Systematic Change Takes More Than Individual Action

We hear it all the time: “If you want to pay more in taxes, nothing is stopping you from just cutting a check to the IRS.” 

Of course, we (or any individual) could send the IRS a check if we wanted, but that completely misses the point of why we’re in this fight to begin with. A single check from one member of our organization, or even hundreds of them, wouldn’t be enough to fix the problems our country is facing. We want to make systemic change to our country and fight inequities, not just increase the revenue of the IRS.    

The problems this country is facing are too big for any one person – no matter how rich they are – to fix on their own. While many Americans are enamored with the myth of the rugged individual and the idea that one person alone can make massive lasting change, this is simply ridiculous. Individual action alone cannot challenge the widespread power of systemic change. This is why we don’t plead for wealthy CEOs and tech giants to do the right thing and pay into the system on their own. What good would it do if Elon Musk wrote a one-time check for a couple million (or even billion) to the IRS, besides boosting his own popularity? 

Instead, we’re demanding that our elected officials hold EVERY wealthy person accountable to the same standards that apply to all other Americans.  

This is not to say that individual action isn’t a vital component of a larger system of welfare – quite the opposite is true. Many of our members engage in philanthropy, and we believe that charitable giving is a good thing. But individual philanthropic giving comes nowhere near replacing the well-funded public services we need. Who wants to put their name on a sewage treatment plant over a fancy new library? It’s not as exciting to fund a new sewage plant, yet we need them all the same.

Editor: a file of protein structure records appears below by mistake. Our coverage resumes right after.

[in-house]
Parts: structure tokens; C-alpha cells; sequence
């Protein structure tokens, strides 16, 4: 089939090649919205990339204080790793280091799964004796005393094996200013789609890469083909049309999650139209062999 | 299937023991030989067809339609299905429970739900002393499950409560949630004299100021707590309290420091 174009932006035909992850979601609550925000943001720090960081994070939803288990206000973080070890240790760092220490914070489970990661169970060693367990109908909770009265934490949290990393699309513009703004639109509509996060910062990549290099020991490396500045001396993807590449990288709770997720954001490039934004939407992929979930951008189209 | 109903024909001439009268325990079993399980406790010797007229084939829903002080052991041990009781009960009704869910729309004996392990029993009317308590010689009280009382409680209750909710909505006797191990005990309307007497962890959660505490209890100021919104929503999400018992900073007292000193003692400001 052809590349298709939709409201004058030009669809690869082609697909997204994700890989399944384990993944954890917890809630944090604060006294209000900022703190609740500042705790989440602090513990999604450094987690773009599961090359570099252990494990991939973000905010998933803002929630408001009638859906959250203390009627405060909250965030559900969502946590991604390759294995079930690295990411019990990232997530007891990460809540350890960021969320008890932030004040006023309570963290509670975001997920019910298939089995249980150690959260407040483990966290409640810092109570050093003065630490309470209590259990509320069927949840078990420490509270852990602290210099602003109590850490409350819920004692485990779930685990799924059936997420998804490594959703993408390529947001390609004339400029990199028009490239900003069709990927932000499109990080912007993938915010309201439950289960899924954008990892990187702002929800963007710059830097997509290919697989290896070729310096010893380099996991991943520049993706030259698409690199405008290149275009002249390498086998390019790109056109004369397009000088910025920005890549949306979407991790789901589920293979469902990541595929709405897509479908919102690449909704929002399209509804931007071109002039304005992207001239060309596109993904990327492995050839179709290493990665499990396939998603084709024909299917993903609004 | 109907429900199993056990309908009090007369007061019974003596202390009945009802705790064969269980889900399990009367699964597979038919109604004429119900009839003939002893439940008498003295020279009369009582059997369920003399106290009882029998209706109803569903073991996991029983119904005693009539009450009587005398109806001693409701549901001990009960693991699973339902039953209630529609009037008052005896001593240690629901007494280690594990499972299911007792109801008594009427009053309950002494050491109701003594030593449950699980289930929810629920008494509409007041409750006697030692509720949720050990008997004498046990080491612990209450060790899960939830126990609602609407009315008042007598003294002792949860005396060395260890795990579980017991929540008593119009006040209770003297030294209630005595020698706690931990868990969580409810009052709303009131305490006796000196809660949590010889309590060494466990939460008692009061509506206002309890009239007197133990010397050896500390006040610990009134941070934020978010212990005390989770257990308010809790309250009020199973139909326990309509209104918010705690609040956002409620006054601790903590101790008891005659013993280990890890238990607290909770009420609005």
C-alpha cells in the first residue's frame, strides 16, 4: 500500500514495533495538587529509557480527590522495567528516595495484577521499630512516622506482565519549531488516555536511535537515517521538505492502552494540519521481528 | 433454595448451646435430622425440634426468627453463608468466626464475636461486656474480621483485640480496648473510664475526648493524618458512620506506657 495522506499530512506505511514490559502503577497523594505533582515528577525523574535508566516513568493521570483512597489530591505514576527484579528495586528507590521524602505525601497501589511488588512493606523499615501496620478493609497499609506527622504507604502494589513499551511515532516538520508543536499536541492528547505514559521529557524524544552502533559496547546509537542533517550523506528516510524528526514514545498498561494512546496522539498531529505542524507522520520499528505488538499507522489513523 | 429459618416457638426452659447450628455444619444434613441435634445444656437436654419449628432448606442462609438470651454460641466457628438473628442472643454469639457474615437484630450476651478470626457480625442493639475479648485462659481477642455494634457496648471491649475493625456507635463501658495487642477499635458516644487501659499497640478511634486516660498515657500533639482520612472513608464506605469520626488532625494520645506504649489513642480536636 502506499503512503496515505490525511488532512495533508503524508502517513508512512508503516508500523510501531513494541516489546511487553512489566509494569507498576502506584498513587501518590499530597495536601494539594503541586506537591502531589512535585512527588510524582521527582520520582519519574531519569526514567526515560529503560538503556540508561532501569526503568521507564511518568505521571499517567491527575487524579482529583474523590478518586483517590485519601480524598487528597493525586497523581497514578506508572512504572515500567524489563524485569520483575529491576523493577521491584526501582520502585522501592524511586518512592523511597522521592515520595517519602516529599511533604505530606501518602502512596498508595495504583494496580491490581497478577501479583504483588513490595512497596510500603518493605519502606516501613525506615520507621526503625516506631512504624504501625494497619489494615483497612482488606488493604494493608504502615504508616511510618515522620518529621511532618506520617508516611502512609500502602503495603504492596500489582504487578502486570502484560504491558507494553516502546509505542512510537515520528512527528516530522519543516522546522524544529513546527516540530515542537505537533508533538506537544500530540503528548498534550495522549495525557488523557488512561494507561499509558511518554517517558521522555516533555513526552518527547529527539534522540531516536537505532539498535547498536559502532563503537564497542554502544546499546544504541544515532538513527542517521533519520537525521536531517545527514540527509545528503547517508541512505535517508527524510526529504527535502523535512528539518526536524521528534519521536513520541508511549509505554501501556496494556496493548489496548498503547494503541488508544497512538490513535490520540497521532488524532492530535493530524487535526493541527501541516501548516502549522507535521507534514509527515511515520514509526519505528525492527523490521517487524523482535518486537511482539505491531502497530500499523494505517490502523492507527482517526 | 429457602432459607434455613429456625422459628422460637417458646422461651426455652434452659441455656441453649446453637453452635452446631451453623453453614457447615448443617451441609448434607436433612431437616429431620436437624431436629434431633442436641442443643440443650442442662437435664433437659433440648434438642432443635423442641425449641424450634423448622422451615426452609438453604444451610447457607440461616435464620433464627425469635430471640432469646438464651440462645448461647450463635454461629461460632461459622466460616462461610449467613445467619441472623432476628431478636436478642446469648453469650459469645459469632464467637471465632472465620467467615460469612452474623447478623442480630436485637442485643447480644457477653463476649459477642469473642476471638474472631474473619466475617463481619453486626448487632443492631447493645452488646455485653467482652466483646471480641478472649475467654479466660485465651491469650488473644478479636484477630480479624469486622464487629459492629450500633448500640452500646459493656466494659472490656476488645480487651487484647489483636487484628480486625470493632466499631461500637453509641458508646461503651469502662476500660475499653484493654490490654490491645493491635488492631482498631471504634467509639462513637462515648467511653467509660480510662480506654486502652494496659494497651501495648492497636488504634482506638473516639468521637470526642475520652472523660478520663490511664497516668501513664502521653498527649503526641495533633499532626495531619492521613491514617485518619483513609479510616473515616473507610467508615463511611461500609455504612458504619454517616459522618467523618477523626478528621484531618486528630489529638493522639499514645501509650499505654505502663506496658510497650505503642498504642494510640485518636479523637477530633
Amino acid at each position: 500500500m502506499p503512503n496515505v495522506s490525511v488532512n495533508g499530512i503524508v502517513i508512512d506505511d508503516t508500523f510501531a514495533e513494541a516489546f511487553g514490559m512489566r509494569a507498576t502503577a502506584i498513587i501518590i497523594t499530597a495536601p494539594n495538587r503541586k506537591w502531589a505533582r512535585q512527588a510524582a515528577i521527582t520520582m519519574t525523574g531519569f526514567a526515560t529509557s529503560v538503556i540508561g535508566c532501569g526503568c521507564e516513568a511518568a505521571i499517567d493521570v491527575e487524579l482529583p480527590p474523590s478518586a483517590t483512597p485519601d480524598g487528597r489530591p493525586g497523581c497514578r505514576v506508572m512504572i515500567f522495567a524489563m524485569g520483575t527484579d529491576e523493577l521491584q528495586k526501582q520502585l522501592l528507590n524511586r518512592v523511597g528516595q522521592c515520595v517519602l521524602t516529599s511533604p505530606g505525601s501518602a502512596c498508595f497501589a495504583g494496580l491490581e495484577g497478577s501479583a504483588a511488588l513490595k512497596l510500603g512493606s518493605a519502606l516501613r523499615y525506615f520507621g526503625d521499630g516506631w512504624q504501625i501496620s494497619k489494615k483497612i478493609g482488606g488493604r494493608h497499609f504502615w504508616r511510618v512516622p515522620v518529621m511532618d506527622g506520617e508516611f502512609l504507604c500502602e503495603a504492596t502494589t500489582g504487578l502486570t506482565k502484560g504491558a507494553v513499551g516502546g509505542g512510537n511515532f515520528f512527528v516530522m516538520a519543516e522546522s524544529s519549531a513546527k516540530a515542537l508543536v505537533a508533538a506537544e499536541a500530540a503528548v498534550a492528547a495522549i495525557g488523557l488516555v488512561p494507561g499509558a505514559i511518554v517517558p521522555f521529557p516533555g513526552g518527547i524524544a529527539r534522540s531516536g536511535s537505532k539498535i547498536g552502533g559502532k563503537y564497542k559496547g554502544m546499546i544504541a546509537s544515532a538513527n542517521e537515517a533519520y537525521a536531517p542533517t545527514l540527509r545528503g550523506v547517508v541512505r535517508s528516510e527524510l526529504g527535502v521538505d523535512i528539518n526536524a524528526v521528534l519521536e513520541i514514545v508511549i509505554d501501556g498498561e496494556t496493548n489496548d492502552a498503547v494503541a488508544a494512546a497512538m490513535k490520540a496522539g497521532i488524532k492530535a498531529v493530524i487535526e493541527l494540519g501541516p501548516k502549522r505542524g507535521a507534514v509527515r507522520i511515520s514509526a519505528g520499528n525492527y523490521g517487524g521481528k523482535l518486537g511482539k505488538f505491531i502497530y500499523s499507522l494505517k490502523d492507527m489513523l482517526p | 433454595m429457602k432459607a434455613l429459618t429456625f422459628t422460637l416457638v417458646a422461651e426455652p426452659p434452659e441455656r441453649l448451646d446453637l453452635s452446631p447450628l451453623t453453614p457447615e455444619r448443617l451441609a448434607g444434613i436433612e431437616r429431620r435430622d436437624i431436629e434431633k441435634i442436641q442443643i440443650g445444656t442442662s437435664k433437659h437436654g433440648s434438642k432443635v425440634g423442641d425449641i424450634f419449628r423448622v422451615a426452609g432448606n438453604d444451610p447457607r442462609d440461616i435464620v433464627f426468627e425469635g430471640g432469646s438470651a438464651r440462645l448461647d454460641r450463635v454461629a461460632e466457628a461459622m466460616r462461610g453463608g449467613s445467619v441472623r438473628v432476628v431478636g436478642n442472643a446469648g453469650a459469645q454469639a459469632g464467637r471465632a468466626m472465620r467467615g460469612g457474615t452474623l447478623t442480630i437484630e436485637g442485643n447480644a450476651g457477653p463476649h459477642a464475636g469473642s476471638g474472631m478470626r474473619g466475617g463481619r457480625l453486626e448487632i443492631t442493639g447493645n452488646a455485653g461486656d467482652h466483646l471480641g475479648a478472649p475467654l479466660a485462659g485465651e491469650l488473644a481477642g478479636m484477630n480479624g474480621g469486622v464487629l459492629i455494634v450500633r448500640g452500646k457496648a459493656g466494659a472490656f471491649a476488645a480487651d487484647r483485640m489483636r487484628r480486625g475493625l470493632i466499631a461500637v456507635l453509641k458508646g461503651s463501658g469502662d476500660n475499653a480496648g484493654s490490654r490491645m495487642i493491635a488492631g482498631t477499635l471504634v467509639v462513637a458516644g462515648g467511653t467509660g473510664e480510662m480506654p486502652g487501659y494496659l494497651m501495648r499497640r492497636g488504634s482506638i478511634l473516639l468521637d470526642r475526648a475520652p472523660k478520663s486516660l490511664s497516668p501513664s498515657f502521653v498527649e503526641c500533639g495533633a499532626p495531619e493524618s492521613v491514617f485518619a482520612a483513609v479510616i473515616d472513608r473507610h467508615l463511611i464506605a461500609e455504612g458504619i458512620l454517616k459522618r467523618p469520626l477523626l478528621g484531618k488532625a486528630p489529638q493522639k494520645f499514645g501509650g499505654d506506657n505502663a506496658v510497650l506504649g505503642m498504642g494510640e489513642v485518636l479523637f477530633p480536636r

At the end of the day, we can’t rely on the generosity of a few people to improve our country. We must think about the bigger picture and advocate for the kind of widespread changes, like taxing the rich, that would make funding our public services a requirement regardless of how wealthy an individual is. The injustice and inequality we currently face don’t exist solely because of just a handful of greedy rich people, and they can’t be solved by a handful of philanthropic ones on their own. It’s going to require broader, more collective action.

One of our members, Abigail Disney, has summed this mindset up perfectly: “Systemic issues require systemic solutions, not piecemeal attempts at treating symptoms rather than the disease itself. The answer to these complicated problems is ironically simple: taxes. Mandatory, inescapable, ambitious tax reform on an international level— this is the only way to fix what is broken.” 

We are facing massive, systemic inequality and in order to effectively address that, we need to tackle it in equally large, systematic ways.

We can accomplish exponentially more if we work towards policy change that impacts everyone than what we would be able to do as individuals. Rather than relying on the ‘generosity’ of a select few millionaires and billionaires, we all need to make sure we’re paying our fair share of taxes.

This doesn’t just start with a couple of millionaires writing checks to the IRS, it starts when all wealthy people are required to do so. Only then can we begin to see the changes our country desperately needs. 

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